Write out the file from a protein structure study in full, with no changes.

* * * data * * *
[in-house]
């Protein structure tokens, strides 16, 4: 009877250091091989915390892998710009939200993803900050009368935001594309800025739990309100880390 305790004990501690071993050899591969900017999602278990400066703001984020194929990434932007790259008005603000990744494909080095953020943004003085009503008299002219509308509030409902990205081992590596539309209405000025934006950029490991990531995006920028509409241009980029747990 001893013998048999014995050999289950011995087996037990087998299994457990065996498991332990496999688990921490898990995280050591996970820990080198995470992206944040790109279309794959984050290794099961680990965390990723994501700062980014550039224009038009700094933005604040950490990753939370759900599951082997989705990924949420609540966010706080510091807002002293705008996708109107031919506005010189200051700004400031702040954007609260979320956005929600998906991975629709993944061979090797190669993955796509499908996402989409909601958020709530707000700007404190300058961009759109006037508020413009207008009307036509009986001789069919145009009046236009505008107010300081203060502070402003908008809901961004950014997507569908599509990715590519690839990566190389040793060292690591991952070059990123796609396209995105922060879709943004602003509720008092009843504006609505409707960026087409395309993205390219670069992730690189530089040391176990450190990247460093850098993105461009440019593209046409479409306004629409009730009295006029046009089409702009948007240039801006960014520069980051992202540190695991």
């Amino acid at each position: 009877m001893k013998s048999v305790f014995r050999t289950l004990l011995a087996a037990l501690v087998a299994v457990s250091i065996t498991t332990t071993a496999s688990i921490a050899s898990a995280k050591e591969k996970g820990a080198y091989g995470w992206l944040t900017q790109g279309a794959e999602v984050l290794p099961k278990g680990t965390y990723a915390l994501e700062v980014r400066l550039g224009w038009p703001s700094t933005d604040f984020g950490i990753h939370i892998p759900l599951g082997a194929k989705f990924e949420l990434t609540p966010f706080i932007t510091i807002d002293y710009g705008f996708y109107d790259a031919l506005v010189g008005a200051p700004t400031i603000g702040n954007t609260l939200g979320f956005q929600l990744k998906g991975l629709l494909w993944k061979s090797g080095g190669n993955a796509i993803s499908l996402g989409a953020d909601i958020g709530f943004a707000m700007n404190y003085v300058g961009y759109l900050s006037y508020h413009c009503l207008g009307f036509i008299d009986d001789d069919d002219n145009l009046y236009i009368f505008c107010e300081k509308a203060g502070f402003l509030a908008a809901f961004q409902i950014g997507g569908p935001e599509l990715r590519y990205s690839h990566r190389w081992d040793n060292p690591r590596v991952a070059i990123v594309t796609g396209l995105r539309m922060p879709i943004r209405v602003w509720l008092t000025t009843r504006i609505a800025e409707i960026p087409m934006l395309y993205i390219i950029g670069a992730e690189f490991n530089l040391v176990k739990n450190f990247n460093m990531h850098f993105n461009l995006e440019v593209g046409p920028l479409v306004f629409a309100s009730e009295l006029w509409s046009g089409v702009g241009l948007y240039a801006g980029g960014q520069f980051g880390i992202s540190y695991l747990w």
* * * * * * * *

[in-house]
């Protein structure tokens, strides 16, 4: 009877250091091989915390892998710009939200993803900050009368935001594309800025739990309100880390 305790004990501690071993050899591969900017999602278990400066703001984020194929990434932007790259008005603000990744494909080095953020943004003085009503008299002219509308509030409902990205081992590596539309209405000025934006950029490991990531995006920028509409241009980029747990 001893013998048999014995050999289950011995087996037990087998299994457990065996498991332990496999688990921490898990995280050591996970820990080198995470992206944040790109279309794959984050290794099961680990965390990723994501700062980014550039224009038009700094933005604040950490990753939370759900599951082997989705990924949420609540966010706080510091807002002293705008996708109107031919506005010189200051700004400031702040954007609260979320956005929600998906991975629709993944061979090797190669993955796509499908996402989409909601958020709530707000700007404190300058961009759109006037508020413009207008009307036509009986001789069919145009009046236009505008107010300081203060502070402003908008809901961004950014997507569908599509990715590519690839990566190389040793060292690591991952070059990123796609396209995105922060879709943004602003509720008092009843504006609505409707960026087409395309993205390219670069992730690189530089040391176990450190990247460093850098993105461009440019593209046409479409306004629409009730009295006029046009089409702009948007240039801006960014520069980051992202540190695991």
């Amino acid at each position: 009877m001893k013998s048999v305790f014995r050999t289950l004990l011995a087996a037990l501690v087998a299994v457990s250091i065996t498991t332990t071993a496999s688990i921490a050899s898990a995280k050591e591969k996970g820990a080198y091989g995470w992206l944040t900017q790109g279309a794959e999602v984050l290794p099961k278990g680990t965390y990723a915390l994501e700062v980014r400066l550039g224009w038009p703001s700094t933005d604040f984020g950490i990753h939370i892998p759900l599951g082997a194929k989705f990924e949420l990434t609540p966010f706080i932007t510091i807002d002293y710009g705008f996708y109107d790259a031919l506005v010189g008005a200051p700004t400031i603000g702040n954007t609260l939200g979320f956005q929600l990744k998906g991975l629709l494909w993944k061979s090797g080095g190669n993955a796509i993803s499908l996402g989409a953020d909601i958020g709530f943004a707000m700007n404190y003085v300058g961009y759109l900050s006037y508020h413009c009503l207008g009307f036509i008299d009986d001789d069919d002219n145009l009046y236009i009368f505008c107010e300081k509308a203060g502070f402003l509030a908008a809901f961004q409902i950014g997507g569908p935001e599509l990715r590519y990205s690839h990566r190389w081992d040793n060292p690591r590596v991952a070059i990123v594309t796609g396209l995105r539309m922060p879709i943004r209405v602003w509720l008092t000025t009843r504006i609505a800025e409707i960026p087409m934006l395309y993205i390219i950029g670069a992730e690189f490991n530089l040391v176990k739990n450190f990247n460093m990531h850098f993105n461009l995006e440019v593209g046409p920028l479409v306004f629409a309100s009730e009295l006029w509409s046009g089409v702009g241009l948007y240039a801006g980029g960014q520069f980051g880390i992202s540190y695991l747990w």